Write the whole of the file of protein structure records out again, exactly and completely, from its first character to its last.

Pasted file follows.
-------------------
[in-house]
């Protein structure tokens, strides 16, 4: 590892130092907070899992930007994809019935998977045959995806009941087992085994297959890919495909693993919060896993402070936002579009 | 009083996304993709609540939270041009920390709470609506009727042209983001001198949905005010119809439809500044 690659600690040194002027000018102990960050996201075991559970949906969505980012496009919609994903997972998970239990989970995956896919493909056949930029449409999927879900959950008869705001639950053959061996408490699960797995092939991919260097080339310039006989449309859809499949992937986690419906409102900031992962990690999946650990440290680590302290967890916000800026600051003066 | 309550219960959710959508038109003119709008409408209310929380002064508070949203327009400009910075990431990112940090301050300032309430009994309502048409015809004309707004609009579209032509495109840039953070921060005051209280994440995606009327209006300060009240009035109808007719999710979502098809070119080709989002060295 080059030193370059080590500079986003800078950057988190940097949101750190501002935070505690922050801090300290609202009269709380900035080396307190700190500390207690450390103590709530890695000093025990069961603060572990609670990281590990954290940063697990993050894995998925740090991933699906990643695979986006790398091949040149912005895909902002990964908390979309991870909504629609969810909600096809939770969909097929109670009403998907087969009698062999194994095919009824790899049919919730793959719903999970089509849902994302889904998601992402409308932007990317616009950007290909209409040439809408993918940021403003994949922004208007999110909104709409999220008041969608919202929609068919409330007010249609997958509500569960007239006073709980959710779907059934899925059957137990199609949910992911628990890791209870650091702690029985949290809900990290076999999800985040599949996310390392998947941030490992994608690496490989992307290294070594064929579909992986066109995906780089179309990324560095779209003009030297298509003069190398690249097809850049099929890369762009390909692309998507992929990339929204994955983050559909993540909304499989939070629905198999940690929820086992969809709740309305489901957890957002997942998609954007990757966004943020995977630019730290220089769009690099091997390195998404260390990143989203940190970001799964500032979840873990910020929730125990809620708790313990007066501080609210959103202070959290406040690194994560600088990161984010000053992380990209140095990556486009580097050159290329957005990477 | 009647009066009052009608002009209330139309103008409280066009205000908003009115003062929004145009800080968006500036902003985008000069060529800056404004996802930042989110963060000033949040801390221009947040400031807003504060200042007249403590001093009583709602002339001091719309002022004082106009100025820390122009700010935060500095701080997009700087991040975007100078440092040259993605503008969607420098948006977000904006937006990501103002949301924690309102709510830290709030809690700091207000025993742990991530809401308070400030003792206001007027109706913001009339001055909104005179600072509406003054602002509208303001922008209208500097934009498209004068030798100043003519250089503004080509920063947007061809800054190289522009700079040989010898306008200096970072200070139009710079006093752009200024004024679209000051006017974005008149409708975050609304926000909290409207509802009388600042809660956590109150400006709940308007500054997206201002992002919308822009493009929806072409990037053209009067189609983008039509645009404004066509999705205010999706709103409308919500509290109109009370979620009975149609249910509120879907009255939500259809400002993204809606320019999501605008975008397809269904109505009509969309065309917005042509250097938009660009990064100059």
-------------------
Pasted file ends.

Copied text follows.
[in-house]
């Protein structure tokens, strides 16, 4: 590892130092907070899992930007994809019935998977045959995806009941087992085994297959890919495909693993919060896993402070936002579009 | 009083996304993709609540939270041009920390709470609506009727042209983001001198949905005010119809439809500044 690659600690040194002027000018102990960050996201075991559970949906969505980012496009919609994903997972998970239990989970995956896919493909056949930029449409999927879900959950008869705001639950053959061996408490699960797995092939991919260097080339310039006989449309859809499949992937986690419906409102900031992962990690999946650990440290680590302290967890916000800026600051003066 | 309550219960959710959508038109003119709008409408209310929380002064508070949203327009400009910075990431990112940090301050300032309430009994309502048409015809004309707004609009579209032509495109840039953070921060005051209280994440995606009327209006300060009240009035109808007719999710979502098809070119080709989002060295 080059030193370059080590500079986003800078950057988190940097949101750190501002935070505690922050801090300290609202009269709380900035080396307190700190500390207690450390103590709530890695000093025990069961603060572990609670990281590990954290940063697990993050894995998925740090991933699906990643695979986006790398091949040149912005895909902002990964908390979309991870909504629609969810909600096809939770969909097929109670009403998907087969009698062999194994095919009824790899049919919730793959719903999970089509849902994302889904998601992402409308932007990317616009950007290909209409040439809408993918940021403003994949922004208007999110909104709409999220008041969608919202929609068919409330007010249609997958509500569960007239006073709980959710779907059934899925059957137990199609949910992911628990890791209870650091702690029985949290809900990290076999999800985040599949996310390392998947941030490992994608690496490989992307290294070594064929579909992986066109995906780089179309990324560095779209003009030297298509003069190398690249097809850049099929890369762009390909692309998507992929990339929204994955983050559909993540909304499989939070629905198999940690929820086992969809709740309305489901957890957002997942998609954007990757966004943020995977630019730290220089769009690099091997390195998404260390990143989203940190970001799964500032979840873990910020929730125990809620708790313990007066501080609210959103202070959290406040690194994560600088990161984010000053992380990209140095990556486009580097050159290329957005990477 | 009647009066009052009608002009209330139309103008409280066009205000908003009115003062929004145009800080968006500036902003985008000069060529800056404004996802930042989110963060000033949040801390221009947040400031807003504060200042007249403590001093009583709602002339001091719309002022004082106009100025820390122009700010935060500095701080997009700087991040975007100078440092040259993605503008969607420098948006977000904006937006990501103002949301924690309102709510830290709030809690700091207000025993742990991530809401308070400030003792206001007027109706913001009339001055909104005179600072509406003054602002509208303001922008209208500097934009498209004068030798100043003519250089503004080509920063947007061809800054190289522009700079040989010898306008200096970072200070139009710079006093752009200024004024679209000051006017974005008149409708975050609304926000909290409207509802009388600042809660956590109150400006709940308007500054997206201002992002919308822009493009929806072409990037053209009067189609983008039509645009404004066509999705205010999706709103409308919500509290109109009370979620009975149609249910509120879907009255939500259809400002993204809606320019999501605008975008397809269904109505009509969309065309917005042509250097938009660009990064100059």